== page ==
Effect of wheel traffic on soil physical properties and alfalfa growth

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  • 324

    THE CONCEPT OF COMPACTION

    K.H. HARTGE

    University of Hannover, Institute of Soll Science, Herrenh~user Strasse 2, 3000 Hannover 21 (Fed. Rep. of Germany)

    To judge the degree of compaction of tilled soil, the state of compaction of virgin soil should be evaluated. This state is characterized by the effect of permanently active forces of gravity and shearing properties of the soil. However, shearing parameters change with soil development, moisture status and previous moisture regime. Animal and root activity counteract compaction discontinuously. Therefore, the linear relationship "void ratio (VR)/log surcharge" observed in the laboratory with homogeneous samples, is not necessarily to be expected in virgin soil profiles. Evaluation of I00 profiles of soils from Europe, North America and North Asia show that down to about 100 cm depth in most cases the relationship is linear if the material is of the same geological origin and human activity is absent. The slope of the regression line is steepest in forest soils because here A-horizons frequently differ from the rest of the profile in that they have a steeper slope. Less steep slopes, on a higher VR-level with a high degree of linearity, are observed in chernosems and other soil types of the steppe zone. Human activities make regression lines bend downward on the left-hand side. Thus, the depth of the effect of all anthropogenic activity can be assessed. It frequently extends down to 50 cm depth. The linearity found here was never observed in soils where waterlogging occurred within the investigated depth of a profile.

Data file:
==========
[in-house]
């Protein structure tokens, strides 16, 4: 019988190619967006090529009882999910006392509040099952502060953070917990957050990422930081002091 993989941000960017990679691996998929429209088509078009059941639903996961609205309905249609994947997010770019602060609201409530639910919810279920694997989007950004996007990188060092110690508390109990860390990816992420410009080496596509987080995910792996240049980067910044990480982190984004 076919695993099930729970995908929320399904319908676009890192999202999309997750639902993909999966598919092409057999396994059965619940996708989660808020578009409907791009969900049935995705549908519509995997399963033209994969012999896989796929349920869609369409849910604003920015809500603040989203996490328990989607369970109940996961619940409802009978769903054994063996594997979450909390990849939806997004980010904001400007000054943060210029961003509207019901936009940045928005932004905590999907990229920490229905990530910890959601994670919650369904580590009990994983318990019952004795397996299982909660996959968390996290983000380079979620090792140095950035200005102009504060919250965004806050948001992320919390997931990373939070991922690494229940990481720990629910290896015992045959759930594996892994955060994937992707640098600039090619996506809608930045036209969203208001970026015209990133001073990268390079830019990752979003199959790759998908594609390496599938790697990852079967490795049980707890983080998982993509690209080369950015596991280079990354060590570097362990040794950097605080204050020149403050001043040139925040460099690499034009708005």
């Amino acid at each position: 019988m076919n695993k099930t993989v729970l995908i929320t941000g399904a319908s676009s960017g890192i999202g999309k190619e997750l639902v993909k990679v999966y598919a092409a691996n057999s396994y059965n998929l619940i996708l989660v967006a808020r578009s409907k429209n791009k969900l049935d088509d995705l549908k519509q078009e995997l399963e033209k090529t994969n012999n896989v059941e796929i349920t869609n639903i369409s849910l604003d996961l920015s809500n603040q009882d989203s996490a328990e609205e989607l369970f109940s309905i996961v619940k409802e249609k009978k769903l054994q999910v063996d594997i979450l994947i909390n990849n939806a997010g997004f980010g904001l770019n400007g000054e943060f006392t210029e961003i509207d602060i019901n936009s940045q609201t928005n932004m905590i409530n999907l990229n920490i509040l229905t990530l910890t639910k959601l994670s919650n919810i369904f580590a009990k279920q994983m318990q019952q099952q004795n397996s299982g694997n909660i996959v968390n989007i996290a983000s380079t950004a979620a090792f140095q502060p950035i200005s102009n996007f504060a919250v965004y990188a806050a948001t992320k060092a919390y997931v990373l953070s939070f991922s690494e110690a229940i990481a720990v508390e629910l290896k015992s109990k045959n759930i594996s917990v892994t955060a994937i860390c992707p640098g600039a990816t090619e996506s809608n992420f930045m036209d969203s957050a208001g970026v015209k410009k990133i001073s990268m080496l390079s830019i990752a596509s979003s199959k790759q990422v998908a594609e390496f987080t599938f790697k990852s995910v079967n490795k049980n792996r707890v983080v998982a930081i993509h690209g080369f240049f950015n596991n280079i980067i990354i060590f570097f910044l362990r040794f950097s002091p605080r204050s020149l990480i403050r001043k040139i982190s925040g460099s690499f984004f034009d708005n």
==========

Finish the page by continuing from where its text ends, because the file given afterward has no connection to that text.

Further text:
EFFECT OF WHEEL TRAFFIC ON SOIL PHYSICAL PROPERTIES AND ALFALFA GROWTH

    B.D. MEEK, L.M. CARTER, E.R. RECHEL, W.R. DETAR and R.H. GARBER

    USDA-ARS, U.S. Cotton Research Station, 17053 N. Shafter Avenue, Shafter, CA 93263 (U.S.A.)

    The objective of the study was to determine the influence of wheel compaction on soil properties and their effect on alfalfa growth. Four wheel traffic treatments were imposed on alfalfa during a 30-month period: I) none-treat = no compaction before planting and no traffic at harvest; 2) preplant-treat = full-wldth compaction before planting and no wheel traffic at harvest; 3) repeated-treat = full-width compaction before planting and at harvest, and 4) grower-treat = non-uniform compaction by wheel traffic before and after planting, similar to that done by a grower. The soil is a sandy loam which is easily compacted. A wide-tractlve frame which spans I0 m allows all cultural operations to be conducted without applying wheel traffic to the research plots (8 x 30 m). After 2 years it appeared that wheel traffic_~t harvest had increased soil bul~ density at the 15-cm depth_~o 1.80 Mg m or higher, compared to 1.59 Mg m-- (none-treat) and 1.67 Mg m - (preplant-treat). Water intake rates gradually increased with time and after 2 years the rates at 2 h were 2.4 (repea~ed-treat), 3.2 (grower-treat), 4.1 (none-treat) and 4.9 (preplant-treat) cm h- . In the second year, alfalfa yields were 31 (none[treat), 31 (preplant-treat), 27 (grower-treat) and 25 (repeated-treat) t ha- (15% moisture). The yield decreases in the plots which received harvest traffic were mainly the result of crown damage and not of soil compaction. Contrary to expectations, the alfalfa stands declined at a similar rate for all treatments.

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